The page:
Sunday, September 23, 2007

"Blight" or "Beautiful"

We all know what "beautiful" is. In terms of a neighborhood, it means well kept lawns, landscaping, beautiful trees and a nicely painted home. It means good sidewalks and streets which aren't covered in litter, and a place where you really want to be. I took a brief bike ride with my son today, and saw a lot of beauty, thankfully.

"Blight" on the other hand, is everything you don't want. Graffiti covered walls, unkept and unwatered lawns, weeds and trash more prevalent than landscaping. It means homes in disrepair. The epitome of this would be an abandoned property with the windows all broken out, and trash covering the ground. Blight spreads, quite insidiously. During the Maeser school renovation, some local "bums" took it upon themselves to break out a few of the old window panes. Soon, there was hardly a sound window left in the building. We don't currently have such an extreme example in our neighborhood, but we have lots of small ones that I'm concerned about.

Those "little" ones are small and large graffiti tags on electrical boxes, and buildings. They are homes and buildings owned by absentee landlords that don't really care about maintaining the building or the grounds. A few years ago, I took Midge Johnson and her husband on a walking tour of the neighborhood to point out the positive and the negative. It didn't take long for her to see the difference between owner occupied structures and absentee owned rentals.

Though things have improved, the struggle is far from over. Sometimes, we just get "used" to blight, and put up with it. This is something we really have to avoid if we are going to improve our neighborhood. Putting up with problem properties isn't a solution.

So, I ask for your help. Please let me know about problem sites, and don't hesitate to use our community resources. If a landlord isn't taking care of a place, look up their contact information on Utah County's website, and call and write them. ( If you can't contact them, let the city do it. Our city has a weed abatement ordinance, and of course, a nuisance ordinance. You can reach Community Development by calling 852-6400. Ask for David Heath, or Reta Trimble. David is assigned to our neighborhood, and Reta is his supervisor.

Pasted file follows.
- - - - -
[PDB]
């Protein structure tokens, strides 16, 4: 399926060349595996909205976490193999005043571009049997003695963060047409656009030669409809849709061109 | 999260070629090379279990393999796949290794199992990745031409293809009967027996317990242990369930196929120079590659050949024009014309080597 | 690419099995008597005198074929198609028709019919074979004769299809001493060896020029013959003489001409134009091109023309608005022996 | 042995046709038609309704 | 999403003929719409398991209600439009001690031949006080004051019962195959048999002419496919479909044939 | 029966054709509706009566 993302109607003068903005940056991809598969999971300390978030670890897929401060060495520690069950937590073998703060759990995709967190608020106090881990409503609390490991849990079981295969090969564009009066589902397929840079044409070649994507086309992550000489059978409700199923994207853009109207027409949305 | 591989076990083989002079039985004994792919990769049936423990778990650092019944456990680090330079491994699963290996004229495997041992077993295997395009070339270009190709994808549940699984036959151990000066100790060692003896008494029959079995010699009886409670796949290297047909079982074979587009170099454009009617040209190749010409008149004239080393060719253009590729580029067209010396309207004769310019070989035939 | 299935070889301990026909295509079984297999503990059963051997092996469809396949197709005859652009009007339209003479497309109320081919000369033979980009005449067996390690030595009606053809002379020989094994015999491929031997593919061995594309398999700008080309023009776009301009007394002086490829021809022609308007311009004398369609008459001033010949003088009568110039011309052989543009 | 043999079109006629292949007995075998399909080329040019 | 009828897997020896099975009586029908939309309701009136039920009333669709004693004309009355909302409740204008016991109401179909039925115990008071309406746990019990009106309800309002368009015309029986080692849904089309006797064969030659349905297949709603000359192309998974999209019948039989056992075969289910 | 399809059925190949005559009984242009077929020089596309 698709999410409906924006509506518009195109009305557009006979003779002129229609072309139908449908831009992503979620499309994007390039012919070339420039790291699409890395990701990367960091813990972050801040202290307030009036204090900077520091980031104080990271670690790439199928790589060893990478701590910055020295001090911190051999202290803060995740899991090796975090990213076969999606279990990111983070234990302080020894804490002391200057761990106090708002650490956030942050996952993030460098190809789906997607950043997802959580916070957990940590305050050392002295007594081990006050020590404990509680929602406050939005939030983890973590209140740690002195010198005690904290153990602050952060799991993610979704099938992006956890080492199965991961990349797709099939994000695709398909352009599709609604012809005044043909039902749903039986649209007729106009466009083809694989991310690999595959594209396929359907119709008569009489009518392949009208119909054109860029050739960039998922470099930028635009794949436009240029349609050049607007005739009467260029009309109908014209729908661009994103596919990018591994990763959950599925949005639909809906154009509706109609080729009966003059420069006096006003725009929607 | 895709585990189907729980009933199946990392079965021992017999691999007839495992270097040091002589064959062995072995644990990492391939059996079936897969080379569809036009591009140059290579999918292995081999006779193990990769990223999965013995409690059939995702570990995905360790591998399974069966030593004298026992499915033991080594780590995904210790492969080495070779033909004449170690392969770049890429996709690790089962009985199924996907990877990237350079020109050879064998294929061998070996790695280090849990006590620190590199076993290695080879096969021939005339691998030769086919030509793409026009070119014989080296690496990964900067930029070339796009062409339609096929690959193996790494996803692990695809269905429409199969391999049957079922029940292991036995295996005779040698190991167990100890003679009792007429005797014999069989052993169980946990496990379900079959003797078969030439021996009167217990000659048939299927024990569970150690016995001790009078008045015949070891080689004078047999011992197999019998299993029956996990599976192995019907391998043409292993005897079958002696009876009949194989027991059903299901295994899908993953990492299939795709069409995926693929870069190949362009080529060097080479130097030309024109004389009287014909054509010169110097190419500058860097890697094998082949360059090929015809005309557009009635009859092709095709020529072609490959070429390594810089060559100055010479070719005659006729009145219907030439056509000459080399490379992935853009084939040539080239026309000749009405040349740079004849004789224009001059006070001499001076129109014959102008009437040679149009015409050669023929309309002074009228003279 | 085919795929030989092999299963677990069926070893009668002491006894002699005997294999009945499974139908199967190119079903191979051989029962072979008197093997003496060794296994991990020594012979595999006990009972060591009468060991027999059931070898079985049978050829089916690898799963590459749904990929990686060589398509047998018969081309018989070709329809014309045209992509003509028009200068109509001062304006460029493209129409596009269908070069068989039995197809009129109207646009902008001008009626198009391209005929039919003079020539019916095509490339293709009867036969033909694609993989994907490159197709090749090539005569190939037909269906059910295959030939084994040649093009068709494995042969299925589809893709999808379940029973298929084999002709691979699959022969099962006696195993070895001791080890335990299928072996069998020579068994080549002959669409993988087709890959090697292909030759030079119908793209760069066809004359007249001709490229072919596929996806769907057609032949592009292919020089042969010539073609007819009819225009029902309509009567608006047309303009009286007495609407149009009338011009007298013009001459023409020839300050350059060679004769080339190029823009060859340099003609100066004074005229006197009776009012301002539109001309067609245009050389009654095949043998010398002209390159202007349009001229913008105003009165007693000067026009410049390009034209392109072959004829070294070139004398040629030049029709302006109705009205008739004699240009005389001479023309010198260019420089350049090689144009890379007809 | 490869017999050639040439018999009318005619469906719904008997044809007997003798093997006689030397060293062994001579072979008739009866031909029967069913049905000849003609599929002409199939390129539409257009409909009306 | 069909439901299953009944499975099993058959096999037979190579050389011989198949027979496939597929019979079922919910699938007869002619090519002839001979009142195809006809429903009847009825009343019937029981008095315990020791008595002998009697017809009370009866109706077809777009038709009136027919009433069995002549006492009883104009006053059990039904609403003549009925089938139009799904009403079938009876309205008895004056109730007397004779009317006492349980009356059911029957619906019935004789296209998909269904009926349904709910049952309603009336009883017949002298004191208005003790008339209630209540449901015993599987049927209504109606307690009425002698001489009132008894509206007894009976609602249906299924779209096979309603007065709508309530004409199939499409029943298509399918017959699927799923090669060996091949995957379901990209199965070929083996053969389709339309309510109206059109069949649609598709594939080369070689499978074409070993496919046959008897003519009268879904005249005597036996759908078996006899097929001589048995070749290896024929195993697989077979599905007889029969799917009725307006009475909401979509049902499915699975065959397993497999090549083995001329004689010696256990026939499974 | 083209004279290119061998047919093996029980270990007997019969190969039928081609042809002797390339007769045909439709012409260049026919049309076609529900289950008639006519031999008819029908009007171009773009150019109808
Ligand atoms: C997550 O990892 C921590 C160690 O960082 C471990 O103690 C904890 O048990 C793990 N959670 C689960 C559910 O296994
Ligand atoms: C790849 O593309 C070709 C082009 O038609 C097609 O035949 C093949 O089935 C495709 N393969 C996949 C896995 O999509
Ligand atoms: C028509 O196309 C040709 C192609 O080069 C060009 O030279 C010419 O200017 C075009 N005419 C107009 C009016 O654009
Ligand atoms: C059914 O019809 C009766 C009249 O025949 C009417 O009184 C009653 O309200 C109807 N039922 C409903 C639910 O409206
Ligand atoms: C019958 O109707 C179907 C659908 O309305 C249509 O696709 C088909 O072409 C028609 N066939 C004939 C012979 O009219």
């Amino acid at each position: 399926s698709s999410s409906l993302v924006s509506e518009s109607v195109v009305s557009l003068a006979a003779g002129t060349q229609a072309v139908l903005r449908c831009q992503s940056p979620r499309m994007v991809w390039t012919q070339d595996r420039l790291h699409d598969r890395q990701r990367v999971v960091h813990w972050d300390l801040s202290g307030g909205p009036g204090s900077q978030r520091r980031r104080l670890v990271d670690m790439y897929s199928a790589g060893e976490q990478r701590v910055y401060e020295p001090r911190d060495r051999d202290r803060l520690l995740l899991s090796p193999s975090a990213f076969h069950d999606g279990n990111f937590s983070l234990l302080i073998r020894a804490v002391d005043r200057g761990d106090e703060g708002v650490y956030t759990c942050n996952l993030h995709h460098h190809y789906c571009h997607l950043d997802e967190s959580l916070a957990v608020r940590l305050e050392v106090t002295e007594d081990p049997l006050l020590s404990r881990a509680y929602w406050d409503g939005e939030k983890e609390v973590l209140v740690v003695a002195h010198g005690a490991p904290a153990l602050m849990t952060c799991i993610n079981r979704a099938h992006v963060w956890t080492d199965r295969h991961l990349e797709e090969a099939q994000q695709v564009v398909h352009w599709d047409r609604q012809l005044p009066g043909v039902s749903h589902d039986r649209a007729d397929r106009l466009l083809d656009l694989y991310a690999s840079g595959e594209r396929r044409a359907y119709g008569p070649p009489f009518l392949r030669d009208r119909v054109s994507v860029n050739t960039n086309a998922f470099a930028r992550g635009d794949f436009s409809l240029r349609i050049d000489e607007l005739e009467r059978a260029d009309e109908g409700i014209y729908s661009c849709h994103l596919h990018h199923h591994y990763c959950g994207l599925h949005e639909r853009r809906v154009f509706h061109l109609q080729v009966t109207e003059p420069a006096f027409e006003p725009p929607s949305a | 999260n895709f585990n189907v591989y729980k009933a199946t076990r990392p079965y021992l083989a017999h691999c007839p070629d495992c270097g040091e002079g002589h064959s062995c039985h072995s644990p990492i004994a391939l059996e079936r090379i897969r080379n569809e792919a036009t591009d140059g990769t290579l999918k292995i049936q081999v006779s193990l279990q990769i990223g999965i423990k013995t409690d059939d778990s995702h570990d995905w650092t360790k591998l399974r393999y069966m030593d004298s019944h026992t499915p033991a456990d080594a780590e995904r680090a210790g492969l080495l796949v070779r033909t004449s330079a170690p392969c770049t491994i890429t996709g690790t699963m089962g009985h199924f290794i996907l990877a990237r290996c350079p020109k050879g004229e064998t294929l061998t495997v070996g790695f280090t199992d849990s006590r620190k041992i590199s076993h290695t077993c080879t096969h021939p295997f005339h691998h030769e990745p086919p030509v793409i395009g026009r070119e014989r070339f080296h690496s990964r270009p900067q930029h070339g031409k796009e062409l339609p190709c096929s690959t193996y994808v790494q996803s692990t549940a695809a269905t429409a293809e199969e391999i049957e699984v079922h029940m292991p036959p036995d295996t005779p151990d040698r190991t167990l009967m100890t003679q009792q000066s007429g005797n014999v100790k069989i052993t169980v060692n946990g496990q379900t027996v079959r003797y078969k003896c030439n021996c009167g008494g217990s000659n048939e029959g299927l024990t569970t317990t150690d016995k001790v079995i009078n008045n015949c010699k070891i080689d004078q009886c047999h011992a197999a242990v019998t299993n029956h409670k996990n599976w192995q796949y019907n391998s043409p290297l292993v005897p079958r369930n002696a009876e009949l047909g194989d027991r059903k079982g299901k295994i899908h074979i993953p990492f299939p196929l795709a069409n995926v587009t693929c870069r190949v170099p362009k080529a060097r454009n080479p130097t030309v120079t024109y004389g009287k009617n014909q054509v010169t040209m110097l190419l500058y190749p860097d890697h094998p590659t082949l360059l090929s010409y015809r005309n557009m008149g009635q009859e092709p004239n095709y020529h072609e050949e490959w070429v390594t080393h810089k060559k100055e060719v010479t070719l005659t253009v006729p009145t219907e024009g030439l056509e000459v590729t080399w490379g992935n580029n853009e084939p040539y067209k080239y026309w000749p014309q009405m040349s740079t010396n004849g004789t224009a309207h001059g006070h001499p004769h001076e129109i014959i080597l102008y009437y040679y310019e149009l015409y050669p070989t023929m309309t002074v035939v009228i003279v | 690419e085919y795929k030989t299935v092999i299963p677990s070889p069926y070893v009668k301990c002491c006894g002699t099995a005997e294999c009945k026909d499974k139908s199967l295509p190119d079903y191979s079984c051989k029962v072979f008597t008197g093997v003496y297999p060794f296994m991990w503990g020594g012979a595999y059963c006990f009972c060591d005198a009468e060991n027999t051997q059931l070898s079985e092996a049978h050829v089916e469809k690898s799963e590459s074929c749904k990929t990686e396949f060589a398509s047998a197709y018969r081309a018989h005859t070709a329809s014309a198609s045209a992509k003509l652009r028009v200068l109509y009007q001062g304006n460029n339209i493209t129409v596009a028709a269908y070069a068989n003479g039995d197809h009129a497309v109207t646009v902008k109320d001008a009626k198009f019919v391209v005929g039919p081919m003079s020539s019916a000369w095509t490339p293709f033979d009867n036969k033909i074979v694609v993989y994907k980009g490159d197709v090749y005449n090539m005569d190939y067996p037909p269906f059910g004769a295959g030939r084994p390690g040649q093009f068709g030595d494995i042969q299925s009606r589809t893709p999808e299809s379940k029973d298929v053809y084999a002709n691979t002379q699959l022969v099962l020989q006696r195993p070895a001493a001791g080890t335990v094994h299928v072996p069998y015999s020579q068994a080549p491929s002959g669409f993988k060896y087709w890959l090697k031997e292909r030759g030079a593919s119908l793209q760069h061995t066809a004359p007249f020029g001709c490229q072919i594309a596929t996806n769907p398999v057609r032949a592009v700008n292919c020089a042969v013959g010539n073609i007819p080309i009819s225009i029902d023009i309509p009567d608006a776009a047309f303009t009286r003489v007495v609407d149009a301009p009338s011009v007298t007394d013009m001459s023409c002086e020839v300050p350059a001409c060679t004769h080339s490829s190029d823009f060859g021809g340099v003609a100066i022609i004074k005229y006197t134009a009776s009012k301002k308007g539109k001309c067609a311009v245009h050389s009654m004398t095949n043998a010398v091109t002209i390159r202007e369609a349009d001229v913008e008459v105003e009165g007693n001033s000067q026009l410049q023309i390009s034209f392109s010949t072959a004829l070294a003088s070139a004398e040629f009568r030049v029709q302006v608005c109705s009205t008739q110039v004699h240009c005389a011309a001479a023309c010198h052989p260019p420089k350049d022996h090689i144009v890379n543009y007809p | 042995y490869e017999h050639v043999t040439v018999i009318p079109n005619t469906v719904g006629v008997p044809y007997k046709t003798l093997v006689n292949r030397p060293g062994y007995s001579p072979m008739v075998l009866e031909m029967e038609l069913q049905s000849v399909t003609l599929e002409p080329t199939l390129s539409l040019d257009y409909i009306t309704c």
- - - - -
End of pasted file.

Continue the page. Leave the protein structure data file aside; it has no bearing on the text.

If you see graffiti of any kid, no matter the size, please call 85-CRIME and report it. Provo City will clean off the graffiti, though perhaps not as fast as we would like. Put them to work.

Working together, we can rid ourselves of a lot of "blight," and create a lot more beauty.


Mark said...


Thanks for this useful info in your last report, and we have definitely had our share of inattentive absentee landlords in our neighborhood. It would be great if you could also post the link to the city website where we can find the names of landlords of specific rental units if we wish to contact them.

I also read with your interest your comments on Turley vs. Coy Porter in the upcoming election. I need to add one additional concern I have about Turley: his unethical, dishonest behavior on occasion. I refer above all to his efforts a year or two ago to secretly purchase a set of homes which I believe the city had agreed to attempt to purchase. (And please do clarify any misconstrued facts relative to this incident.) This was exactly the kind of ethically-challenged, underhanded dealing for which our mayor and city council have acquired a reputation over the years when it comes to all matters real estate. The most egregious examples of this are the destruction of the Hotel Utah and the St. Francis Church, of course, and the attempted destruction of what is now the Provo Library. I fear that the election of a development-at-almost-any-cost candidate such as Turley would lead to more of this same kind of short-sighted decision-making in regard to the future of our city.

unjedai said...

That's a nice looking house you have pictured there. :)

-Michael Kennard